tisdag 17 januari 2017

Not scared, Prepared!

The future is a scary place, full of change, unknowns, and mired with regulations and threats we are still yet blissfully unaware of.
In these days of an increasing sense of urgency and insecurity it can be quite comforting to remind oneself that despite everything -
 - Things are actually quite good
 - Our brains are hardwired for survival in a harsh environment, and we carry this instinct with us in business as well; 99% of scenarios we may worry about actually don't come to pass
 - For the 1% of bad things that do occur, there is a potential remedy; taking action and being prepared!
Taking stock and inspiration from people who truly prepare for the worst, we're talking zombie-apocalypses and breakdown of the world as we know it - survivalists (preppers) - the catchphrase of the day is the headline of the post; not scared, prepared!
That's great news - but how does one prepare for the appropriate 1% of the perceived risks and threats?
There are a few factors which to a large extent - considering the 80/20-rule - can mitigate practically any risk or negative outcome, making the scenario-specific details (barring earth-shattering comets and nuclear fallout) less risky.

- Risk inventory
Whether considering the risks from a gambling perspective (there's always a 1/37 chance a bet on red or black will be very wrong ..), or taking a purely financial analysis view (what is it worth to mitigate a 1% risk of a 1M loss/cost? - or to mitigate a 99% risk of a 10k loss/cost?) of different scenarios, the value and outcome lies very much in the process of the work itself; putting in the effort and gathering the organizations thoughts on where threats may lie.  Similarly to e.g. project planning, paraphrasing Moltke (the Elder) - "No plan survives contact with the enemy", the job isn't done once the inventory, or project plan, is outlined and documented; it's the activities and awareness its inception has triggered which carries the real value, and when applied to reality, you need to adjust and amend the plan (inventory) accordingly.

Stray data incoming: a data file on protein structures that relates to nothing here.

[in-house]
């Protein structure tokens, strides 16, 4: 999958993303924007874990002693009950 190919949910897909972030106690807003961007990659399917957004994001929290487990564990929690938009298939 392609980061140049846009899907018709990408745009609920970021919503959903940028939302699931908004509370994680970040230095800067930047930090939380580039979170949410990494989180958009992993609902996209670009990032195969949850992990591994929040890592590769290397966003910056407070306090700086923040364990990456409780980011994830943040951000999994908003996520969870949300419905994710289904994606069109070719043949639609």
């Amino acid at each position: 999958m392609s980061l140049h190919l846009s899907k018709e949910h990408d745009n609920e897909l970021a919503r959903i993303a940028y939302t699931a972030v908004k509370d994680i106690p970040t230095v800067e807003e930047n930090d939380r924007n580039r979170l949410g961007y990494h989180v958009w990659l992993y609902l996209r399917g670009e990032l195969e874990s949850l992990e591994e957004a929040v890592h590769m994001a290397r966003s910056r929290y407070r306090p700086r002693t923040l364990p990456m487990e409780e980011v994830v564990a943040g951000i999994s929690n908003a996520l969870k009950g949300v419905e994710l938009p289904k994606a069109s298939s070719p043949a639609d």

Entire books have been written on the subject of risk and risk inventory so this won't be an attempt at summarizing the topic, but if you haven't had a chance to read up just yet; try starting out with identifying the categories and severity of risks which could affect your business, or prerequisites - enablers - for your business.  External/Internal, Customer-related, competition/market, regulation/legislation, production/input resources, financial/geopolitical, media/CSR .. depending on your line of business and industry, the combination of prioritized areas to consider varies.  When identified, it's useful to map the risks into a matrix with impact & likelihood, and weigh in the financial cost to see the potential ROI for what allowance can be made to fund avoidance/elimination of each risk.

- Know your options, maintain alternative fall-back strategies